I would want to see Ora at the heart of Edo Kingdom working with His Royal Majesty Oba Ewuare II. Whatsoever we need to do as a royal relation of the Oba of Benin to move Ora forward must be done. I will be available at the beck and call of Oba Ewuare II to help develop Edo State and ensure our culture and glory as Edo people is established.


When I was in the U.S. under the leadership of Chief Anthony Enahoro, who was the then leader of a body known as “Edo Pa Ma khin” (We are one United Edo), I wrote papers to that effect. We had committees to develop a common Edo language for Edo State

What happened to all that efforts? Oba Ewuare II and the Otaru of Auchi recently spoke about this initiative and said plans were still on-going to make it a reality…
Language was one of the areas we were working on. In terms of language, Chief Enahoro made us to know that at a time in Nigerian history, the Yoruba didn’t have a common dialect as they do now. The people from Ekiti never spoke the same language with those from Ijebu-Ode, Abeokuta or Ibadan, as they had their different dialects. Somehow along the line, especially in the mid or late 50s, when Awolowo, Akintola, Ajasin and Adeniwun came together in politics to campaign across Yoruba land, the Yoruba people were able to evolve a common Yoruba language that is now spoken all across Yoruba land. The ripple effects of this particular achievement in the area of politics and commerce can never be quantified with regards to money.

Within this same period, the Igbo also had no common language or dialect. The Igbo people were able to have one common language that is today spoken across Igbo land, when Zik, Okpara, Mbadiwe and R.B. K Okafor started to campaign. You can better imagine the benefit of this achievement to the entire Igbo people today.

So, we were worried that Edo, a very permanent Kingdom, did not have a common language. Having realised that language is a uniting factor in any society, we wanted to do all within our powers to fashion out one for Edo-speaking people. If we had been able to evolve a common dialect for Edo people, it would have been a symbol of unity for Edo people as a whole.

What possible dialect were you considering?
We were not at the point of suggesting any one language for adoption. The committee was working on how to fashion out a language that might have pieces of Bini, Esan, Etsako and Owan dialects. We were very much aware that Edo language is multi-dialectical. We strongly believed that, in spite of these obvious difficulties, we could find a way to come up with a language that could still be taught in schools as a common Edo language. We did not even mind if one dialect out of all these that is more popularly spoken was adopted. That would have thrown up such a dialect for debate.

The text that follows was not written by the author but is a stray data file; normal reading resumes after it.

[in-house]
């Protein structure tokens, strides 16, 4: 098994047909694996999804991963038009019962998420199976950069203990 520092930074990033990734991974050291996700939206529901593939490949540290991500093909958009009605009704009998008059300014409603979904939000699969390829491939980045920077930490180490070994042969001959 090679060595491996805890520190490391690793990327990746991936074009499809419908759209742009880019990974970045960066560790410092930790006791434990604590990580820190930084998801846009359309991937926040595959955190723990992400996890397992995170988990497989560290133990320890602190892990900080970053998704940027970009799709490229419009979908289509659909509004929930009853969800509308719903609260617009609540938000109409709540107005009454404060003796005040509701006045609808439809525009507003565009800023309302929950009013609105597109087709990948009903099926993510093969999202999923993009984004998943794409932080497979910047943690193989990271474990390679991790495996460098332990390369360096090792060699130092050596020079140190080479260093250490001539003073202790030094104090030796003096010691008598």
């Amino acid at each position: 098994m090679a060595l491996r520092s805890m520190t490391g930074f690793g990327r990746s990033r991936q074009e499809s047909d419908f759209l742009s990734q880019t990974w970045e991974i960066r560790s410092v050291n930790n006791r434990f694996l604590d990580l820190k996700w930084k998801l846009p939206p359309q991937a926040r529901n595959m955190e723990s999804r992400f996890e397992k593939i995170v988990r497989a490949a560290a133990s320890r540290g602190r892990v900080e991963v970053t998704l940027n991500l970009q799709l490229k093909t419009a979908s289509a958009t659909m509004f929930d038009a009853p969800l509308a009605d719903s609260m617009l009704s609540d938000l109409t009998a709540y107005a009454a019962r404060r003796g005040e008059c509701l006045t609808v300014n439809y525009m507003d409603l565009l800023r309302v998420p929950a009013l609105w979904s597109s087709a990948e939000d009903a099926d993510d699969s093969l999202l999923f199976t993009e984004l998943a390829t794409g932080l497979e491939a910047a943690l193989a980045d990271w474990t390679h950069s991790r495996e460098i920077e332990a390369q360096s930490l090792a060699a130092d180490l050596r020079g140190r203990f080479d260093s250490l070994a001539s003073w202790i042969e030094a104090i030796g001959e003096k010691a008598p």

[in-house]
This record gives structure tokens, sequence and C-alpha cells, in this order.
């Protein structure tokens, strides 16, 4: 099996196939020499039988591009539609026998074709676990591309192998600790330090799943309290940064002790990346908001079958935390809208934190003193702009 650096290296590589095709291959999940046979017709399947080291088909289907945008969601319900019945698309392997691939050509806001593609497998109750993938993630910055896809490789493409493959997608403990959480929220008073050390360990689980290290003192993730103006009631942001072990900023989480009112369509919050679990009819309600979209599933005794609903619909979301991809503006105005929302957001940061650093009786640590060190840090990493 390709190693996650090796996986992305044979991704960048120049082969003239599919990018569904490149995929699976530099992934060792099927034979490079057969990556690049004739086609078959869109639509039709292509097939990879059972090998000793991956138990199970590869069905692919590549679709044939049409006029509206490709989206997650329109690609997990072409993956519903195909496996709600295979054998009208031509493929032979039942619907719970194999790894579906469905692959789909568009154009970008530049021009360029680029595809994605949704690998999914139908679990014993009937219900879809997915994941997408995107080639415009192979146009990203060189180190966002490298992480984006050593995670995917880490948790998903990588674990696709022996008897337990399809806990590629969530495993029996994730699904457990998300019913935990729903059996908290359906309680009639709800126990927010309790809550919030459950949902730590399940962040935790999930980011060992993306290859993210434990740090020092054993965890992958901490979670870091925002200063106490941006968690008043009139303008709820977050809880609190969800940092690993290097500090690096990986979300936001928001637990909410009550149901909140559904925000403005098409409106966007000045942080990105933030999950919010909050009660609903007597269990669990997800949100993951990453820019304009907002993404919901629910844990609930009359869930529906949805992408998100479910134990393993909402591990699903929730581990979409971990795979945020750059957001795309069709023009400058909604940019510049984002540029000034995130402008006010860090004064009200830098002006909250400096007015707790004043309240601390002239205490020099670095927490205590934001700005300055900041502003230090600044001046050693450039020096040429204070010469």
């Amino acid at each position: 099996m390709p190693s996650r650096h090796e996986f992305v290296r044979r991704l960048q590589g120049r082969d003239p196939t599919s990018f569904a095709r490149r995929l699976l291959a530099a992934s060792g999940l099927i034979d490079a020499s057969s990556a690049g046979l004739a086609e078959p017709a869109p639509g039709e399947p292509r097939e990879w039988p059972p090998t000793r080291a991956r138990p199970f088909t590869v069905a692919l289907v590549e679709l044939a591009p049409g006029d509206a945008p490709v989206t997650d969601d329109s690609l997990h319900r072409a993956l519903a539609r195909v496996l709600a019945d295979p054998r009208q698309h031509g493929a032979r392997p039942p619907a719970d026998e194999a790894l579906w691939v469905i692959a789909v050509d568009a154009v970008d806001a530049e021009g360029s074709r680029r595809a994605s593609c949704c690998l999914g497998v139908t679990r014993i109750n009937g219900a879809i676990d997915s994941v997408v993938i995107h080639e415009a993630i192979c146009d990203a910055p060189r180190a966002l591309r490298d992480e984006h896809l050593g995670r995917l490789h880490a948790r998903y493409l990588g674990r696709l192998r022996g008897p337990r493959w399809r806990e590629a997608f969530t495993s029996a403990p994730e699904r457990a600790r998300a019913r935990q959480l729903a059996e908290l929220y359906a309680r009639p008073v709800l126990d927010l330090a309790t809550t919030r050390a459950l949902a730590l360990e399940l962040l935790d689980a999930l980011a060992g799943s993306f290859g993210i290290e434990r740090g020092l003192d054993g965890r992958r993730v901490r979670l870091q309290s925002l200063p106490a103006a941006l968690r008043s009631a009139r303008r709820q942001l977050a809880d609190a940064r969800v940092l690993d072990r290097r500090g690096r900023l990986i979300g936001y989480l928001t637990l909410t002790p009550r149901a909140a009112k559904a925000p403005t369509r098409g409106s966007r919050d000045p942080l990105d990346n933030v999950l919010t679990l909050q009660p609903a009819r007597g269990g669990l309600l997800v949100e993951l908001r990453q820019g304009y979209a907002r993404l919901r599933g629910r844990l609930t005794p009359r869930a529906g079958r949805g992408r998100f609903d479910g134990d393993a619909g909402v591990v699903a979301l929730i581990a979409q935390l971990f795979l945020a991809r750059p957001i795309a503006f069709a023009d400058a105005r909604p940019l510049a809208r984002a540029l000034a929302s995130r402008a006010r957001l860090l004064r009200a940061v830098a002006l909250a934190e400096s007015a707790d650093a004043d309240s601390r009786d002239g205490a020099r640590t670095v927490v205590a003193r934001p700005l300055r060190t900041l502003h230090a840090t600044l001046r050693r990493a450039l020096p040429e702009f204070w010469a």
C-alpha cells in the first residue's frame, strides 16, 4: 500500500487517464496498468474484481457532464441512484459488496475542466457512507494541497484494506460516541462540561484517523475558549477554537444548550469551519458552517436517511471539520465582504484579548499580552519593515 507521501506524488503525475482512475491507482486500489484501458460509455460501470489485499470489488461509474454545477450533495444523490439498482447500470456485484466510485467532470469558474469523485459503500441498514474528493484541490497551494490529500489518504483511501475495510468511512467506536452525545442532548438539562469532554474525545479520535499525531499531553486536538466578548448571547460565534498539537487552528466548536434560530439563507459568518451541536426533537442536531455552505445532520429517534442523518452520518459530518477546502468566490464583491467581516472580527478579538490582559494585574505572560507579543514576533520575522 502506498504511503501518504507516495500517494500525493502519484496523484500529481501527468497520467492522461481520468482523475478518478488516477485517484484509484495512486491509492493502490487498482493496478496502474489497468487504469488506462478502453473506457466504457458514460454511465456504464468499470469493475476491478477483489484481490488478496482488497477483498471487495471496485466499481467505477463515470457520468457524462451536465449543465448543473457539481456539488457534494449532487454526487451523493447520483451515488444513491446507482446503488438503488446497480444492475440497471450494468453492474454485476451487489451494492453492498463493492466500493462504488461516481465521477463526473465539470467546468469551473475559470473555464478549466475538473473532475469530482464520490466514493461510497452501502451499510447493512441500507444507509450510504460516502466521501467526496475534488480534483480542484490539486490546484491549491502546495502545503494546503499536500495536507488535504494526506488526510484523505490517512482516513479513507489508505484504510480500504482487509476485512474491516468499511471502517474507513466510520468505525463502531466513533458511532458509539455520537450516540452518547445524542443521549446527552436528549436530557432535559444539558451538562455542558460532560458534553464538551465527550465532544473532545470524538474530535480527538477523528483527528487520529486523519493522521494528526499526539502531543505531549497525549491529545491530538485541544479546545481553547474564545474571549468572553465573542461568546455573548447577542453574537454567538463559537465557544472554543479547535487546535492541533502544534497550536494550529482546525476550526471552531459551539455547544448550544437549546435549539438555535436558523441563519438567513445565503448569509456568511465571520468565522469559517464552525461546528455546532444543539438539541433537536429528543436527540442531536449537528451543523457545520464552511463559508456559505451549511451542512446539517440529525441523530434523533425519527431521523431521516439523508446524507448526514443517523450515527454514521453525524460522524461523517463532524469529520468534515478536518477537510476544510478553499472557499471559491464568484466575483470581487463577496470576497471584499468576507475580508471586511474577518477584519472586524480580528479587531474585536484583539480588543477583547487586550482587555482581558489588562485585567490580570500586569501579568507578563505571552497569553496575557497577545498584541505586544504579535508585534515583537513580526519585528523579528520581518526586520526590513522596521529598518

At the end of the day, no matter the odds or difficulties, we would have been able to come up with one dialect that would have been adopted as one common Edo language, and our purpose would have been achieved. Evolving a new language in its entirety would have been cumbersome. We were ready to get language specialists to suggest modalities to achieve that aim.

Do you think with the fragmentation in present- day Edo State, a common language would have united the people?
No, it might not help to bring about that kind of unity, but it would have been a strong factor. It is so sad that we have been so fragmented in Edo State. I wished I could still lay my hands on the keynote address I read in New Jersey, where this meeting took place then. Edo kingdom extended beyond the confines of present-day Benin to Dahomey in present Benin Republic and some other areas in the far North, South and East of Nigeria. At that particular time, we had a very powerful central leader in the then Oba of Benin kingdom. Although I did not know the common dialect that was spoken then, the fact still remains that we were all united as Edo people. That can no longer be said of present-day Edo State. Hence, my worry.

All these vassal states and appendages to central Edo Kingdom, as it were, were still able to recognise that most present-day Edo State people were products of migration. And once we sink our present differences and genuinely try to identify and explore those aspects that will unite us and not divide us as Edo people, we shall try to pay homage to a central Edo Kingdom. We shall identify and exploit this to our strength, and not be celebrating our differences, but oneness. It is a difficult task and will take committed people if we rally round. For instance, we don’t see ourselves as rivals to the Oba of Benin. This is one step we can embrace, to have a central figure. This is my thinking. It is something that a committee of like-minded people will do. I believe very strongly in the oneness of Edo people.

In this article:
Emeritus Joshua Unuigboje